Tuesday, April 30, 2013

My "Link" to Bob Berstling (1959-2013)

Bob's 1977 AKHS Yearbook photo
It was sad and strange to go to the wake of my Admiral King High School classmate Bob Berstling last night.

Although I hadn't seen Bob in a long time, I'd known him all my life. The Berstlings lived on Carmelita Court, and the corner of their backyard butted up to the yard of our W. 30th Street home. So we played together as little kids in the early 1960s and were in the same kindergarten class at Charleston Elementary.
One terrible memory from that era that I'll never forget is the time Bob got hurt while playing at our house. We were both running, going from the house into the yard, when Bob accidentally put his hand through a glass storm door. I still remember Bob sitting on a stool, crying, while my Mom bandaged him up. (Fortunately this was back in the era before people became sue-crazy.)
When I was halfway through first grade, my family moved, so I didn't seen Bob again until we met up at Masson Junior High. It was at Admiral King, though, where I began to hang around with Bob again. Bob and I had mutual friends, and we all ate lunch together every day at the same table.

Some of the silly things we did at lunch – such as daring one of our gang to toss a piece of food at a cute girl at a nearby table – still make me laugh. Bob was usually the instigator in these hijinks, good-naturedly threatening to "cream" someone if they wouldn't carry out the dare.

It was during this lunchtime tomfoolery that I first heard Bob's funny laugh. It was a gleeful giggle that slowly erupted into an explosive "HAW-HAW-HAW!!"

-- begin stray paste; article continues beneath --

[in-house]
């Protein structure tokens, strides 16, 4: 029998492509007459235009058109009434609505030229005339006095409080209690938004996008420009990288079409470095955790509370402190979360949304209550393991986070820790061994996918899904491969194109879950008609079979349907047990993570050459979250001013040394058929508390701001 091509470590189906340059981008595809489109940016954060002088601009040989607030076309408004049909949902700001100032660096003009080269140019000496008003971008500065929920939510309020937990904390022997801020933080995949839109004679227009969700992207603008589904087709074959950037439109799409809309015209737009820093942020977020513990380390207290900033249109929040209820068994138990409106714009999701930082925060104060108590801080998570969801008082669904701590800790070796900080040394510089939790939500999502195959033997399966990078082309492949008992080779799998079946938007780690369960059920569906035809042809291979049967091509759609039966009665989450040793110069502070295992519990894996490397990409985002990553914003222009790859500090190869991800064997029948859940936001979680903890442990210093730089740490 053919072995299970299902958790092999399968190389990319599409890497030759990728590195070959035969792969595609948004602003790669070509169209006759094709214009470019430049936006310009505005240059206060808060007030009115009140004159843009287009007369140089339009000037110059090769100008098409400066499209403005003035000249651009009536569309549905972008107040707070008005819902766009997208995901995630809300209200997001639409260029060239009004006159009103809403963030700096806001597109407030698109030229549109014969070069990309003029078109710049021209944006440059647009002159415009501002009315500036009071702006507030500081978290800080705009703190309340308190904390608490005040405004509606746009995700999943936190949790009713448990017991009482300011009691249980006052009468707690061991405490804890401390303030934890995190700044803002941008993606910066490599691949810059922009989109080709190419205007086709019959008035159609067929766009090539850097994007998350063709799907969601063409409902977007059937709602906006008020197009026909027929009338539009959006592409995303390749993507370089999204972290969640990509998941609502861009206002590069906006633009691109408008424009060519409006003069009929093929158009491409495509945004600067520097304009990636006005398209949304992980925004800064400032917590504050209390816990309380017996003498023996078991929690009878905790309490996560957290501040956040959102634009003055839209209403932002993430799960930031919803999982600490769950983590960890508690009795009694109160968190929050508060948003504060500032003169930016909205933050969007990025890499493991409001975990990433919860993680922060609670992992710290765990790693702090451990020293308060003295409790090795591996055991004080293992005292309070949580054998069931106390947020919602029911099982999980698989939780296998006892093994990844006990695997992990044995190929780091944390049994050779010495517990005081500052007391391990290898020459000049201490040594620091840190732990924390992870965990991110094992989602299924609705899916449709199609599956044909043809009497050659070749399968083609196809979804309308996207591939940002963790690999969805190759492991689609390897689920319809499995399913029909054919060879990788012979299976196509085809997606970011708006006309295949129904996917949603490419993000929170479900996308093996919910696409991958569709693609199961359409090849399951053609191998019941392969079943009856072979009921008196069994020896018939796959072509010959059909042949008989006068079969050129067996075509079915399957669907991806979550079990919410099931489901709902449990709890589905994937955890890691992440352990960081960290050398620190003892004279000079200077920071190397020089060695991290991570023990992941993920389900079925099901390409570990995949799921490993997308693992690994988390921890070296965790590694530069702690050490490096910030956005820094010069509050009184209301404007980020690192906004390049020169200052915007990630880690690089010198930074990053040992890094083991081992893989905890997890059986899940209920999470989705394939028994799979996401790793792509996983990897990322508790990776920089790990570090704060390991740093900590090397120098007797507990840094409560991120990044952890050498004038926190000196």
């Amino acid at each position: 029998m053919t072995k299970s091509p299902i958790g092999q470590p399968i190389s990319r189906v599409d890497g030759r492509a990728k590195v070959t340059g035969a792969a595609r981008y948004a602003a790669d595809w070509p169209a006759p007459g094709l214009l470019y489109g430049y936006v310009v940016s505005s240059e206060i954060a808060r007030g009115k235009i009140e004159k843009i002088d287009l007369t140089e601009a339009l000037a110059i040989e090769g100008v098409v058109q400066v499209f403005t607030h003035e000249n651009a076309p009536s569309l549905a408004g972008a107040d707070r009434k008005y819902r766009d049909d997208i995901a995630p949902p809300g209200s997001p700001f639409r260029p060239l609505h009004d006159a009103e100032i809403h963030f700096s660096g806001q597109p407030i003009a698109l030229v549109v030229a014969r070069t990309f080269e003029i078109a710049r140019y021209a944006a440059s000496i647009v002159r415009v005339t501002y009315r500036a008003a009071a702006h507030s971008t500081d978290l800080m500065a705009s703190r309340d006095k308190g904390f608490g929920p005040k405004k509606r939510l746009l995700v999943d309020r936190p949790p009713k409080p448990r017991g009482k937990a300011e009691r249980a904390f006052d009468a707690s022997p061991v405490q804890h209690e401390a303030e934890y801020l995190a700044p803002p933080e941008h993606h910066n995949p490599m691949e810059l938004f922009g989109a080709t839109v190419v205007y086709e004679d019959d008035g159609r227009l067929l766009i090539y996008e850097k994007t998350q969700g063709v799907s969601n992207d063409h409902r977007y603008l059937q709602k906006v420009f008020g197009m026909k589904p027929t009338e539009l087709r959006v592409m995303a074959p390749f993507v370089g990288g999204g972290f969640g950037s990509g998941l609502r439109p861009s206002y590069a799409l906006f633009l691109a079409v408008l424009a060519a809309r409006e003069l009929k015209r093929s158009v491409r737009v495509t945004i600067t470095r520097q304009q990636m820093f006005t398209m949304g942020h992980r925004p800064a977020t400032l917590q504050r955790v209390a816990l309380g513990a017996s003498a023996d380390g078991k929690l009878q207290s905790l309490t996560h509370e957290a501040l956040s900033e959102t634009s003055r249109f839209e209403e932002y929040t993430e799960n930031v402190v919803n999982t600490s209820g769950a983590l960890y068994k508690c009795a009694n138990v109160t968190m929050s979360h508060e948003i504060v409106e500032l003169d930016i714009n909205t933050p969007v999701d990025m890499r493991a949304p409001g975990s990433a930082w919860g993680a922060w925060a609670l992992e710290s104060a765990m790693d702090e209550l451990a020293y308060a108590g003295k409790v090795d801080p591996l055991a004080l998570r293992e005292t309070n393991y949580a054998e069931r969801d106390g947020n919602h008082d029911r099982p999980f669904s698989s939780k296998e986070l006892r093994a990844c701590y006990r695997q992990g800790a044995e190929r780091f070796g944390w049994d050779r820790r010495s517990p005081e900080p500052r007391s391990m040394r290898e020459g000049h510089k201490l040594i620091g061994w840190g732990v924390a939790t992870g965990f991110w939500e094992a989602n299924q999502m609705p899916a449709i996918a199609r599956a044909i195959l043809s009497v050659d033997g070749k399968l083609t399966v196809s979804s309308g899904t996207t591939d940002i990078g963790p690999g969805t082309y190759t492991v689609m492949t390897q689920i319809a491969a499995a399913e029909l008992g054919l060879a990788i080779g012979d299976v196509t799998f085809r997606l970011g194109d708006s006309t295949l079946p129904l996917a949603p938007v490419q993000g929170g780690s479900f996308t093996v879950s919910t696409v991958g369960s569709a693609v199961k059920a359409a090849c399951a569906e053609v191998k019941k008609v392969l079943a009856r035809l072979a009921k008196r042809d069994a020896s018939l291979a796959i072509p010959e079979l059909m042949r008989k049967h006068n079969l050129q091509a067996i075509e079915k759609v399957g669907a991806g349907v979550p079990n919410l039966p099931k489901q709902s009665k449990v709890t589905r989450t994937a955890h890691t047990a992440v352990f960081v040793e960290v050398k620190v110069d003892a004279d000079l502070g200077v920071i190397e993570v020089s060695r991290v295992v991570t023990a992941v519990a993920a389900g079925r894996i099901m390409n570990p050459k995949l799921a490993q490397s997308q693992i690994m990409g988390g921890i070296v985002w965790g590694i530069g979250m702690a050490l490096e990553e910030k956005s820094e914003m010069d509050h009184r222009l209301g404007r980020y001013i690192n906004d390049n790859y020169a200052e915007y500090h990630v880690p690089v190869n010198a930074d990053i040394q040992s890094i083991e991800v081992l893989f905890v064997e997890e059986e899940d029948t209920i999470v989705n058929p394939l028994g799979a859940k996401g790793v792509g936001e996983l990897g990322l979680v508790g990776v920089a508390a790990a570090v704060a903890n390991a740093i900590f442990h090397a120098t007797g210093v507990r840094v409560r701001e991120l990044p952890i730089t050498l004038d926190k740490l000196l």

Around junior year, I joined a polka/wedding band that Bob was in called The Four Links. The band consisted of four high school kids: an accordion player, a drummer, an electric guitarist (Bob) and me (on trumpet & trombone). The bookings, etc. were handled by a few of the parents, usually by Bob's father (Robert), a great guy who was a musician himself.

Thinking of my time with Bob as a "Link" makes me smile to this day.

The Four Links all wore big burgundy bow ties and matching checkered black and white vests (which our mothers sewed from a pattern) that made us look like an underage barbershop quartet.

We were all so shy that we never sang on any of the tunes. Every song we performed was an instrumental – except for Tequila.

We were so afraid of the audience that we were even afraid to address them. I remember him once that the accordion player had to threaten Bob with bodily harm to announce over the microphone that "The Four Links will now take a short break."

We played at the Saddle Inn in Avon Lake, Emerald Valley nightclub in Lorain and many other halls and venues. I feel sorry for the people who hired us to play at their wedding receptions. But it was fun to play out and be around Bob.

That's the thing I remember most about him from those high school days. Bob was a kind soul who was fun to be around and who could make you laugh. And it was even better if you could make him laugh, just to hear that distinctive guffaw.

I didn't see much of Bob after I came back to Lorain after college. Sometimes it's hard to keep high school friendships going. But I was always glad to see him when I ran into him at Willow Hardware or Fligner's or some other place.

Bob was a great guy and will be missed.


-Alan D Hopewell said...

I can relate; I lost my best childhood friend, Micheal McDowell, to an aortic aneurysm back in '88-he was 32. We met in first grade, and were friends until his death-Mike featured in a number of the entries in POINTING THE CANNON.

To this day, I still find myself thinking," What would Mike think of that", or, "Mike would've really dug this".

Anonymous said...

Thanks for that Dan. I lived in Loretta Court...right next to Carmelita Court and Bob, myself, Eddie Joe Gettridge would always play baseball in the court....shoot marbles...play guitars....that was back from 66-70. And I agree...Bob's laugh was great....you could not help but laugh right along!!!! He was also very full of energy...one of the fastest base runners I had ever seen!!!

Jeff Rash